Monday, December 03, 2007

Feast of St. Francis Xavier



If you are unfamiliar with his life read here.

I find the story of St Francis Xavier and the early Jesuits truly amazing.

What the Church needs today is an Order of men who will be willing to travel to the ends of the earth, for the sake of the faith, risking everything for the good of souls. Men who will defend the faith of the Catholic Church, even to the point of laying down theire lives. Who be absolutely loyal to the Pope and the Holy See. Who will inspire in others the same kind of committment, so that when persecution comes they too will stand strong.

He converted thousands and using Latin to celebrate the sacraments too!

Well, the Jesuits are meeting in Rome to pray before electing a new Superior General.

4 comments:

Ottaviani said...

If you're holding your breath that Jesuits start being Catholic in mass droves, you better stop now.

The Jesuits are so far removed from their founder, that most would be embarrassed that their society was originally founded for the defence of the Catholic church and conversion of Protestants to the true faith.

Andrew said...

I think what we need is the Society of Jesus, Version 2 or SJ2, based on the original Jesuit constitutions and incorporating the oath of Obedience to the Pope. If there exists something like it, I'm sure there'll be droves of people rushing to sign up.

I don't suppose you have the calling of being a religious Founder, Father? =)

I spoke to the Master of Novices for our region some time ago and mentioned that the Jesuits seemed to have strayed very far from their original charism and mission and have, in fact, become anti-Jesuits. Even their legendary obedience has been turned on its head with Jesuits leading the tally of disciplined theologians. In the grandfatherly JPII years, that says a lot.

His response was that in Ignatius' time, there was a need for clarity in the Faith and apologetics had an important role to play because the Faith was not well understood because the Reformers had muddied the waters and sowed doubt and discord. But the times have changed now. That was his response.

I could not help but think that now, more than ever, the clarity of the faith needs to be put forward and the faith explained with the new enemy being ignorance, apathy and secularization in addition to the old enemy of heresy who is actually still around and very much alive.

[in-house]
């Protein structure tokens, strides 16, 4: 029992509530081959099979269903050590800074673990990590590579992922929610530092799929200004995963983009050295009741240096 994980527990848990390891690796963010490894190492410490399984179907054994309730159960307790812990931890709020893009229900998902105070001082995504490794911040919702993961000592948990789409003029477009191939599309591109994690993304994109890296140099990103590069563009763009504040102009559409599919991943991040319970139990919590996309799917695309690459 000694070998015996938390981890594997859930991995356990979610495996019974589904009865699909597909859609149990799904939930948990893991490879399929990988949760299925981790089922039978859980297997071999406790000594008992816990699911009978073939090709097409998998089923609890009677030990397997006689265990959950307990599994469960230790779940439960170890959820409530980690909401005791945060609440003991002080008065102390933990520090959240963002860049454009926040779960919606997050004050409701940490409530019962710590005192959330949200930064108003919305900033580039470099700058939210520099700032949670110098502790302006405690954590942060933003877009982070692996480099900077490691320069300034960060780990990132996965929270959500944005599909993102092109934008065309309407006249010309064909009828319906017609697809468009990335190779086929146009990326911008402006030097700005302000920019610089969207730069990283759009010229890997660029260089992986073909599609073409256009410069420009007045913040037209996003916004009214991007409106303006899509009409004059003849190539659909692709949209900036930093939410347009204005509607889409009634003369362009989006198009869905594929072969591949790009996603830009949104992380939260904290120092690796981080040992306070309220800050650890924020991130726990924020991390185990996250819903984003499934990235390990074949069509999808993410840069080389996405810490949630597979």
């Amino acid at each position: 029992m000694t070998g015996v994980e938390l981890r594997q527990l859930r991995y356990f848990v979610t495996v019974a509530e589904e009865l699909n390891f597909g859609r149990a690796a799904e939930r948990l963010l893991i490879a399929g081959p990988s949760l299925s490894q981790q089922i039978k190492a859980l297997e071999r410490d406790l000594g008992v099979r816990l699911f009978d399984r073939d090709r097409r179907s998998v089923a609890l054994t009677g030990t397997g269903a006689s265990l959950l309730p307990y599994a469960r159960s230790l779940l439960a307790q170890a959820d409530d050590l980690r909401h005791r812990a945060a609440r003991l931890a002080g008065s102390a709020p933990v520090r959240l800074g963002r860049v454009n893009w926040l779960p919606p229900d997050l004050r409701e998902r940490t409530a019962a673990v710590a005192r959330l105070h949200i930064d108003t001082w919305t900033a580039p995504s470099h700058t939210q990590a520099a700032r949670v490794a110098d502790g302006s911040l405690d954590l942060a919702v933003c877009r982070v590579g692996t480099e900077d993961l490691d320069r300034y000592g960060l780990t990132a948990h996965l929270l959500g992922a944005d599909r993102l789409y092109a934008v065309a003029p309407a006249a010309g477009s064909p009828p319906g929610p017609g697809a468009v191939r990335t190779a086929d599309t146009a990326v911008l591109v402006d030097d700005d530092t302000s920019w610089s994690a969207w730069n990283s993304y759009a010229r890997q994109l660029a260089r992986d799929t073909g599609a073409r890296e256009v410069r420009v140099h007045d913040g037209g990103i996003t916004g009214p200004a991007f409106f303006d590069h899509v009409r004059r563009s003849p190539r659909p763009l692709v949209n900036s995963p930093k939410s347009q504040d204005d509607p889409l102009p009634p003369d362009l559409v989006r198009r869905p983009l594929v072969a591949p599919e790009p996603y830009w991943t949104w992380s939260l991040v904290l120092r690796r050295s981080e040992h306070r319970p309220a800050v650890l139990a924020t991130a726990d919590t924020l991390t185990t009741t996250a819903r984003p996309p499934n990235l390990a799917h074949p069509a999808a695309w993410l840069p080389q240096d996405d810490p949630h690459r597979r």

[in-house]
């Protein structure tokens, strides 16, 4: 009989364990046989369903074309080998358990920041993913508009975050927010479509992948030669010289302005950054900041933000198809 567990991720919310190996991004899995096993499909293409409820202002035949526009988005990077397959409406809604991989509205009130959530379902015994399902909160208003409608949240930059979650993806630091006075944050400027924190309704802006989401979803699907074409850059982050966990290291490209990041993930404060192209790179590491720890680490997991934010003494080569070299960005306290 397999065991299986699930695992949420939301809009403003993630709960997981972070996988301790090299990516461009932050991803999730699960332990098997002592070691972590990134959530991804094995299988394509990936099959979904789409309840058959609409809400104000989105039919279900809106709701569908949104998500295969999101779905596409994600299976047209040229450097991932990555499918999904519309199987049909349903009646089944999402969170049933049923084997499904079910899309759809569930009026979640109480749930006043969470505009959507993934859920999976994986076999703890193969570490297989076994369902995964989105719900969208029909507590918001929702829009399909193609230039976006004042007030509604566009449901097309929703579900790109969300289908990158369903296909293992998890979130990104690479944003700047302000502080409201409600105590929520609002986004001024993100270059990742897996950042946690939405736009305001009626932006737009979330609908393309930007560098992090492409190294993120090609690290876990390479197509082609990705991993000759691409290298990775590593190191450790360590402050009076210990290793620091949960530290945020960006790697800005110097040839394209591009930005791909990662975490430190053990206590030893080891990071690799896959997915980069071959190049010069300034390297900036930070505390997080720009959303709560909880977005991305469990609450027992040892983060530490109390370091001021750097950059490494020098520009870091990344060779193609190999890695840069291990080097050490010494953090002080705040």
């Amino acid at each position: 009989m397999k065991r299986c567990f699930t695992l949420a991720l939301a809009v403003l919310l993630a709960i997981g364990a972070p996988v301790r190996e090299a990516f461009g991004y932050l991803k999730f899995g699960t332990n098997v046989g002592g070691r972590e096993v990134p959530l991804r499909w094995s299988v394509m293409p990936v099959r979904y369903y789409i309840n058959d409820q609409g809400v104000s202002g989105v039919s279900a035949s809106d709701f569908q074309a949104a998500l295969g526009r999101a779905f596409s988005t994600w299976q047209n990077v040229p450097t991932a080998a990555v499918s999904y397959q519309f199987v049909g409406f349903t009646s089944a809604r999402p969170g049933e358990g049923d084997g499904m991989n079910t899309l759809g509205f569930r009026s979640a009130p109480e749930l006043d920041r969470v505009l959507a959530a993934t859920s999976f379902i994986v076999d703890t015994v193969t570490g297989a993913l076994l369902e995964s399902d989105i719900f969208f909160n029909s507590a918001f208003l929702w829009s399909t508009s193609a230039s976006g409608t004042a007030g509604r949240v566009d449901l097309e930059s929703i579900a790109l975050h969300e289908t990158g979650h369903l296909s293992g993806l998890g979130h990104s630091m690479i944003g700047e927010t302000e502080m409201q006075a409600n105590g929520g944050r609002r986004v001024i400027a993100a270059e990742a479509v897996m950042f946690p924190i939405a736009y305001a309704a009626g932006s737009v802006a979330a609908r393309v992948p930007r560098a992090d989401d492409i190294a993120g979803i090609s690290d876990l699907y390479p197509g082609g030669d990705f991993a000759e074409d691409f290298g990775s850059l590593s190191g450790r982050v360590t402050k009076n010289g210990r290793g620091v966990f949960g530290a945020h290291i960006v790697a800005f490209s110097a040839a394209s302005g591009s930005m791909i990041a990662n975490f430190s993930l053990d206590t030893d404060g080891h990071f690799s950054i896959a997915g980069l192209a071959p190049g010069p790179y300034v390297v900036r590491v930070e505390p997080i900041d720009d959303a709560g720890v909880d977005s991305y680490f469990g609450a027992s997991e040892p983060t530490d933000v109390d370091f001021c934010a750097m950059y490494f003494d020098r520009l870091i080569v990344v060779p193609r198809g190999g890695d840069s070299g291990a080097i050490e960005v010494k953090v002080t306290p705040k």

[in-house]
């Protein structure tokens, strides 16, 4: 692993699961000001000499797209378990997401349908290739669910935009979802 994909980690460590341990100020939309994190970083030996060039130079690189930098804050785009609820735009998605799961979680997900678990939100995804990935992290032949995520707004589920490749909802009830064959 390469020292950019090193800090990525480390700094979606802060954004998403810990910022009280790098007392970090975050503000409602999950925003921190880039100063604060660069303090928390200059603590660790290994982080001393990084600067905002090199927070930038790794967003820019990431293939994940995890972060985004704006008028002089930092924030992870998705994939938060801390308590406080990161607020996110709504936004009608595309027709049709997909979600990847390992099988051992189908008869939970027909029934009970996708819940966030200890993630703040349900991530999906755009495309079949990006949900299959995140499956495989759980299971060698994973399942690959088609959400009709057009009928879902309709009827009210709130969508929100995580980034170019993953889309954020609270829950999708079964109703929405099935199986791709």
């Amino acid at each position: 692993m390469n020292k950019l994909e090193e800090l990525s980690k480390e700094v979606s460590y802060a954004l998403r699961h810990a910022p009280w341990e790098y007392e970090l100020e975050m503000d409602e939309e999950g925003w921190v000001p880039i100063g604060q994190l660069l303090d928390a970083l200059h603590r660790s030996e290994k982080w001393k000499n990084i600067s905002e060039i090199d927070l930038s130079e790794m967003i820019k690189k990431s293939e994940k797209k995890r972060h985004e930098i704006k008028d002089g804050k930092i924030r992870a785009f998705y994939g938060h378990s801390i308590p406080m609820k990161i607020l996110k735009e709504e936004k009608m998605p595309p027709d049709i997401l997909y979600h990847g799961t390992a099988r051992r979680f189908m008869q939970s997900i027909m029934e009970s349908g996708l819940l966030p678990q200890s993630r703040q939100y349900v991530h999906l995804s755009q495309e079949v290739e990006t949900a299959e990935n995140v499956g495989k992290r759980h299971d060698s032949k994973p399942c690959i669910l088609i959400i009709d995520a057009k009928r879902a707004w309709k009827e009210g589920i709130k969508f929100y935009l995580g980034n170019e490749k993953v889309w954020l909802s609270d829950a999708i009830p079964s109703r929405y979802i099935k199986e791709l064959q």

Clement said...

I live in a Jesuit parish on the edge of Europe in a predominantly Muslim country. There is nevertheless strong interest in Christianity among at least some young people and there have been a number of converts. Our Jesuit parish priests have responded to this (1) By introducing a requirement that newcomers to the parish must be interviewed by the senior priest several days before they attend Mass; (2) by discouraging applications for instruction and even suggesting that lay people such as myself might do this job rather than them. Evidently they are afraid of accusations of proselytism. (3)Introducting membership cards for the parish and saying that no one will be admitted to Christmas Mass in particular unless they have such a card.

There has been no consultation on this and enquiries have been treated in an unfriendly and evasive matter, suggesting that the priests either are concerned about security or that "from now on we want only to deal with committed people, not those who are just interested."

Since turning away a Catholic might be a breach of Canon Law, our parish church--which I have attended on and off for more than thirty years--has now been designated "a private chapel" though it has been a parish church since 1924.

St Francis Xavier, pray for your Order and pray too for those who are denied the grace of the church because though they knock on at its door, Jesuits bolt it fast against them.

Fr Ray Blake said...

Clement,
Thankyou for this and also for the other information you supplied elsewhere.
I can understand the difficulty of the Jesuit Fathers here. What they might be concerned about is the difficulties and even persecution that their people might face. Like so much in our faith it is the motivation, or what lies at the heart that matters.

The first step is prayer, the second step is a discreet conversation with one or two of them.
One never quite knows what is going on behind closed doors, be it good or ill.
Maybe what they really need is your encouragement, if persecution or local hostility is a real possibility, then knowing when has support is important.